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‘How’s the Weather Today?’: A Retrospective

how's the weather today?

How’s the weather today?

This is a question that I never really asked myself much – at least until I moved to New York. Given that we just went through the rainiest season on record, looking up the weather has become something of a ritual for me. Because I work from home and have plenty of free time to actually go outside, the question of ‘how’s the weather today?’ is often the first thing that I look at when I get up, and the last thing I look at before I go to bed.

It’s weird living my life at the whims of an tampered climate, knowing that it’s only going to get worse. It rained throughout May and part of June, and the last few weeks have been the hottest on record in parts of the world. It’s not exactly a good time to be a human if you’re sensitive to the weather, and unfortunately, I’m pretty sensitive to the weather.

When traveling the world, the effects of climate change were much more evident. When in the Philippines, I remember looking at landfills of consumable garbage that were higher than some of the buildings they were situated right next to. In India and Nepal, the waste often got so bad that you’d have to wade through it on the street. On the supposedly nice beaches of Bali, trash washed up on the shore and contaminated the water, except at the beaches that white people curated for themselves.

Who says that travel can’t give you meaning? Well, I did – but maybe the meaning doesn’t come from the travel itself. You can go to all these places and collect all of these countries, but these are almost irrelevant experiences you’re having in a vacuum – one in which no one in your life back home can even attempt to relate with. Your absence is more like a void in other people’s lives, and even though it may seem like more than that in yours, that’s essentially what it is – filling a void.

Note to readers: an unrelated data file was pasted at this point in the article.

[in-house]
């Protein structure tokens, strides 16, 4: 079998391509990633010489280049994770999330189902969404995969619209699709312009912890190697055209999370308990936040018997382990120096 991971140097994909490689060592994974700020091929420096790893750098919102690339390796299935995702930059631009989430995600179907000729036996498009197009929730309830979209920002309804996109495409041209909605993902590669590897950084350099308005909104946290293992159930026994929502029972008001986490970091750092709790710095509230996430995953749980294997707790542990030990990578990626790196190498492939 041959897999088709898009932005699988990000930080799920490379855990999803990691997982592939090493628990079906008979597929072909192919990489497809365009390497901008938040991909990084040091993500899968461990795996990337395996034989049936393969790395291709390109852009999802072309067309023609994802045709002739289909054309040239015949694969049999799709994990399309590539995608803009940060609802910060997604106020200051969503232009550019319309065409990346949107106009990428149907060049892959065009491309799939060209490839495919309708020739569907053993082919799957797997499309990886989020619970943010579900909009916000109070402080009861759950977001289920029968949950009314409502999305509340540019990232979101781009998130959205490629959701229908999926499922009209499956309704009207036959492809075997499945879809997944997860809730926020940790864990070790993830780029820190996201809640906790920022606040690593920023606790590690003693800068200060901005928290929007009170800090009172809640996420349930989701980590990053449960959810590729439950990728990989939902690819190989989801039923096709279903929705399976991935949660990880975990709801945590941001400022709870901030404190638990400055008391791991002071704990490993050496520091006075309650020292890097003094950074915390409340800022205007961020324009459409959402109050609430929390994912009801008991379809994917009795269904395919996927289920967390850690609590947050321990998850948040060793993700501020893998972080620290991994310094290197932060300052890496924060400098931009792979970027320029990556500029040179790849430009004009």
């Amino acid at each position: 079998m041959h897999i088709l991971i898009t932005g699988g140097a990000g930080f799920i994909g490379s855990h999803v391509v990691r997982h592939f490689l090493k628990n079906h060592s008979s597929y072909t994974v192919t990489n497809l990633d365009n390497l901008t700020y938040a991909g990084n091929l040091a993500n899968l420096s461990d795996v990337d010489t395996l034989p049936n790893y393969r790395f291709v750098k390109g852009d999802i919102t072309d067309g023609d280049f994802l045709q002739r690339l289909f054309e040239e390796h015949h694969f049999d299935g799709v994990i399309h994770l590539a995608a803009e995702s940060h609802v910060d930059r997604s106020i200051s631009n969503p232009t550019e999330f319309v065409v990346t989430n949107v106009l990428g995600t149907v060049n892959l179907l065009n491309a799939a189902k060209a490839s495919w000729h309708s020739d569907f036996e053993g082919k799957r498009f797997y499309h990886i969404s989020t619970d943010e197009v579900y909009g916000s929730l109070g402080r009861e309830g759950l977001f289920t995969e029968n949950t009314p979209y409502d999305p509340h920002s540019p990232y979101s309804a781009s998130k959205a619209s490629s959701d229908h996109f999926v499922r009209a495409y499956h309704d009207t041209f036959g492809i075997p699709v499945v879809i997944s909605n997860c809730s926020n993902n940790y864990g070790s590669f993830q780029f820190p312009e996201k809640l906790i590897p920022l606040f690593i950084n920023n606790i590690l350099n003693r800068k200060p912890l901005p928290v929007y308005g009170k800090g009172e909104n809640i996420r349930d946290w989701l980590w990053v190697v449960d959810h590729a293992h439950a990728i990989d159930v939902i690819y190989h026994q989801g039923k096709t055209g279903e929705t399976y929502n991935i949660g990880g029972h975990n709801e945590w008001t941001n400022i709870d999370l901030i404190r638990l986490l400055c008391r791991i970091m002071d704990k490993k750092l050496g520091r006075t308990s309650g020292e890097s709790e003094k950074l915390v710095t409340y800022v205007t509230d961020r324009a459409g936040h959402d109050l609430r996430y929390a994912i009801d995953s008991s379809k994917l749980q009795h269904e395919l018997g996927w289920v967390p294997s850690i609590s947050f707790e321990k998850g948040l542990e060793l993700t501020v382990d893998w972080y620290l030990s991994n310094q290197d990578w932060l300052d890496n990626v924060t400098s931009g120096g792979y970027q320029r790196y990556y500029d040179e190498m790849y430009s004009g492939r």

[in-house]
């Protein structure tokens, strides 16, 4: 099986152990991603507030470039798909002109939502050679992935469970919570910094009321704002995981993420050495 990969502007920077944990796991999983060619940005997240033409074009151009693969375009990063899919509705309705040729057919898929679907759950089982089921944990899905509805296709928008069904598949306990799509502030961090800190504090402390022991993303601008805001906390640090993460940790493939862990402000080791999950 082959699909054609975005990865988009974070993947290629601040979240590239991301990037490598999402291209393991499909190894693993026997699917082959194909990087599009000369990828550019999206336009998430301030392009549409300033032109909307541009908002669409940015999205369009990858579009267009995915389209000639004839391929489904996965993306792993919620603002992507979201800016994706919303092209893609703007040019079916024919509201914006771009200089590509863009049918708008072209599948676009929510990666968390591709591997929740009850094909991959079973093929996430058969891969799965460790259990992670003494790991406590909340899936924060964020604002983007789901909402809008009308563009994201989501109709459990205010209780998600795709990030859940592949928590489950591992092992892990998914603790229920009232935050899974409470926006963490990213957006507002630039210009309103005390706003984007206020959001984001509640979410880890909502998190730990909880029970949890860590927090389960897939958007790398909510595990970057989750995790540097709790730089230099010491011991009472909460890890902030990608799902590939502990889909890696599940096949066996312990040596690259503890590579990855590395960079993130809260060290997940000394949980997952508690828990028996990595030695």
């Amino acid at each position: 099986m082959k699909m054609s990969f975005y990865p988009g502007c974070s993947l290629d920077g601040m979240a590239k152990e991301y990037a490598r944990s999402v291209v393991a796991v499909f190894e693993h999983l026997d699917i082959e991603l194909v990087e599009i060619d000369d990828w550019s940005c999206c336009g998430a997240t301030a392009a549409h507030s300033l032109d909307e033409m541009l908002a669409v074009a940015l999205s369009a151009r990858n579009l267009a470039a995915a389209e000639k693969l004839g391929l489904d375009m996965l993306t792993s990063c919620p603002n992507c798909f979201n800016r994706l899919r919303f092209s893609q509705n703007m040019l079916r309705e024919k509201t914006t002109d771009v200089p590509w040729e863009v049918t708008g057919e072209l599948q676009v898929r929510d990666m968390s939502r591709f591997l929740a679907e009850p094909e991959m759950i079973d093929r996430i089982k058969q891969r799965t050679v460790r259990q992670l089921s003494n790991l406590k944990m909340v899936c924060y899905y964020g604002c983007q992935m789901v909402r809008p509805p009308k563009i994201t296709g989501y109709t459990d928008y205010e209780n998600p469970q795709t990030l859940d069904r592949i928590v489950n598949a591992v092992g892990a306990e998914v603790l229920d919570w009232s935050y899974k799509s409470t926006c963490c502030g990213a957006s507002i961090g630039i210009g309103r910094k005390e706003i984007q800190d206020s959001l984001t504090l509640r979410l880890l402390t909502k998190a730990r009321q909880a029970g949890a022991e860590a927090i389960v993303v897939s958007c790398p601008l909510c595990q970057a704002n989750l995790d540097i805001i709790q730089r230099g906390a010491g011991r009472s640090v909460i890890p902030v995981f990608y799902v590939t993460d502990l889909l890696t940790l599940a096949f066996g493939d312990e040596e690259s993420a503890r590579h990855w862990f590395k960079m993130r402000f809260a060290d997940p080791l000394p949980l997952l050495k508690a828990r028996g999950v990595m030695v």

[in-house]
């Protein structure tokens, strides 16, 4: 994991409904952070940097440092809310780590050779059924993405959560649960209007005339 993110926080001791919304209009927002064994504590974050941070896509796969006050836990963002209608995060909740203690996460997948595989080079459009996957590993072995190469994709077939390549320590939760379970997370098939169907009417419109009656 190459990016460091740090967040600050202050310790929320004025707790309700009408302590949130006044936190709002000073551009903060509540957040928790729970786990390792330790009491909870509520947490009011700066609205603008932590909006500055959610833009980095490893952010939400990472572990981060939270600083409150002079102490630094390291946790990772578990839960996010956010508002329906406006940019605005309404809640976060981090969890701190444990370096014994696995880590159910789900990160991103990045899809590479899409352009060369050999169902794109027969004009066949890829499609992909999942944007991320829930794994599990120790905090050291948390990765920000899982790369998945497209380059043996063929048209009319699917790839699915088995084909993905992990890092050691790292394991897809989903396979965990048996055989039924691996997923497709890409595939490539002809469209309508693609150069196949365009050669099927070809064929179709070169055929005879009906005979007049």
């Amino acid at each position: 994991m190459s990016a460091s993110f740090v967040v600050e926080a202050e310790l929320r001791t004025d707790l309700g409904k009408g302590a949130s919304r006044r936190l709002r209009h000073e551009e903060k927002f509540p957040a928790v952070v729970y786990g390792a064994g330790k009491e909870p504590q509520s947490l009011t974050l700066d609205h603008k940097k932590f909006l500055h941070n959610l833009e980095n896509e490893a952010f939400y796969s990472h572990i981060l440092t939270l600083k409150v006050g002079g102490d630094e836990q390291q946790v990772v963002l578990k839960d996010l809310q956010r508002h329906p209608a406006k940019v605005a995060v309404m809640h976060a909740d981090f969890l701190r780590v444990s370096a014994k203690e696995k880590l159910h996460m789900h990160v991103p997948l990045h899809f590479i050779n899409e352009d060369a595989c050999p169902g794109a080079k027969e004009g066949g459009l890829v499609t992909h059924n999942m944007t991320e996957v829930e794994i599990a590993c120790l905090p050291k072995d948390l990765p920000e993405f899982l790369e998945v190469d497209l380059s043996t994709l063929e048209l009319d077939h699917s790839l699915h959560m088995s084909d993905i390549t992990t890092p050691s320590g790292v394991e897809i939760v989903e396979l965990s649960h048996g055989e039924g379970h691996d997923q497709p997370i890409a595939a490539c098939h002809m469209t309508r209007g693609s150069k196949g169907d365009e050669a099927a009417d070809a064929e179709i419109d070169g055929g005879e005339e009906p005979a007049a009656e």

Now that I’ve only done one trip (aside for a family vacation) in the last six months, maybe it’s more evident that travel does matter, or at least the effects of  it on you do, if not the action itself. After all, anyone can travel if they just have the free time and the disposable income, it’s not really an achievement or something to be proud of.

Except the kicker for me is that I’ve only only noticed the effects after I stopped traveling full-time. I don’t think I’d have a real sense of what I liked and disliked without having done it. I don’t think I’d be able to differentiate East Coast humidity from monsoons and humidity so egregious that the heat physically seems to rise off the street. Knowing the climate is fucked everywhere really makes you appreciate what you have weather-wise.

How’s the weather today?

Well, it sucks. But in context – it could be worse.

 

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